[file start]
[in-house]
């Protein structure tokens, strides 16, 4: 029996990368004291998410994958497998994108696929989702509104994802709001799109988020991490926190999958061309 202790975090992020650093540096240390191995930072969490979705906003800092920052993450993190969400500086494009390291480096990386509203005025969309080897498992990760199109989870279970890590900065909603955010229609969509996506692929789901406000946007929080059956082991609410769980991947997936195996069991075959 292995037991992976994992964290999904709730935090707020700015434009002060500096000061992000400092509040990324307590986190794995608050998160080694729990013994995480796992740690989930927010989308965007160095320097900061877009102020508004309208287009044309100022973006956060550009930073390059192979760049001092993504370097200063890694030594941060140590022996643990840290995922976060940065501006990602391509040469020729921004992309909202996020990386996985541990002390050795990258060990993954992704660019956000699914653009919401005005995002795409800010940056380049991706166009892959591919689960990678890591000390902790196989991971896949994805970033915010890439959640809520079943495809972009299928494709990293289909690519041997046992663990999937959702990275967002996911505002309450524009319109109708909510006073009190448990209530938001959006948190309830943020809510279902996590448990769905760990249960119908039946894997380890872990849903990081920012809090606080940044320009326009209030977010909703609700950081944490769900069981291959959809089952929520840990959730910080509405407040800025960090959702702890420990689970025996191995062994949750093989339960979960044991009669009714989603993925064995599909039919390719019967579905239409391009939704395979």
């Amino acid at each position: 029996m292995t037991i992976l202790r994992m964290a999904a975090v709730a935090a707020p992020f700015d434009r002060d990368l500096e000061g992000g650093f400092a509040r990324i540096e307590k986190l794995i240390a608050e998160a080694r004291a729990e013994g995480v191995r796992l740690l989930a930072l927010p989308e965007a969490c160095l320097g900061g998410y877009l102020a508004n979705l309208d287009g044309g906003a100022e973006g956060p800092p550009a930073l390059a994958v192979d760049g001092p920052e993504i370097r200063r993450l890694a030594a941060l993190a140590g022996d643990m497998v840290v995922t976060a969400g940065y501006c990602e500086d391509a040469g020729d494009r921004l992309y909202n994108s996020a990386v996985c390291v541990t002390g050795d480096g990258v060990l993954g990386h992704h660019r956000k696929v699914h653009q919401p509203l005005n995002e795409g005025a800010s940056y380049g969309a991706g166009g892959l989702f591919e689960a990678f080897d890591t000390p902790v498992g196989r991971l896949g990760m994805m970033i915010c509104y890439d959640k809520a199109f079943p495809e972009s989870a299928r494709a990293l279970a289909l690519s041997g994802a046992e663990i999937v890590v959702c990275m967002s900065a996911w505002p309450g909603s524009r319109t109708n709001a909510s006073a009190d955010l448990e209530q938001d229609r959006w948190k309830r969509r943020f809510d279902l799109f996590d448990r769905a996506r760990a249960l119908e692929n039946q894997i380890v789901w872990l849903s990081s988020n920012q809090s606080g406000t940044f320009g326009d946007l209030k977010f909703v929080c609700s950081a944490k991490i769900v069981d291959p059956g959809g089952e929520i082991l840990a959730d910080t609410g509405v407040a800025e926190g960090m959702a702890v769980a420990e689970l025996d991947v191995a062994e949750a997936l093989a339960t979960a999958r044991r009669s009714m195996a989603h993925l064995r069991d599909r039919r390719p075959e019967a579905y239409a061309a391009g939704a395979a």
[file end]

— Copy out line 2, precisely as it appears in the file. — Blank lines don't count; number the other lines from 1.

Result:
């Protein structure tokens, strides 16, 4: 029996990368004291998410994958497998994108696929989702509104994802709001799109988020991490926190999958061309 202790975090992020650093540096240390191995930072969490979705906003800092920052993450993190969400500086494009390291480096990386509203005025969309080897498992990760199109989870279970890590900065909603955010229609969509996506692929789901406000946007929080059956082991609410769980991947997936195996069991075959 292995037991992976994992964290999904709730935090707020700015434009002060500096000061992000400092509040990324307590986190794995608050998160080694729990013994995480796992740690989930927010989308965007160095320097900061877009102020508004309208287009044309100022973006956060550009930073390059192979760049001092993504370097200063890694030594941060140590022996643990840290995922976060940065501006990602391509040469020729921004992309909202996020990386996985541990002390050795990258060990993954992704660019956000699914653009919401005005995002795409800010940056380049991706166009892959591919689960990678890591000390902790196989991971896949994805970033915010890439959640809520079943495809972009299928494709990293289909690519041997046992663990999937959702990275967002996911505002309450524009319109109708909510006073009190448990209530938001959006948190309830943020809510279902996590448990769905760990249960119908039946894997380890872990849903990081920012809090606080940044320009326009209030977010909703609700950081944490769900069981291959959809089952929520840990959730910080509405407040800025960090959702702890420990689970025996191995062994949750093989339960979960044991009669009714989603993925064995599909039919390719019967579905239409391009939704395979």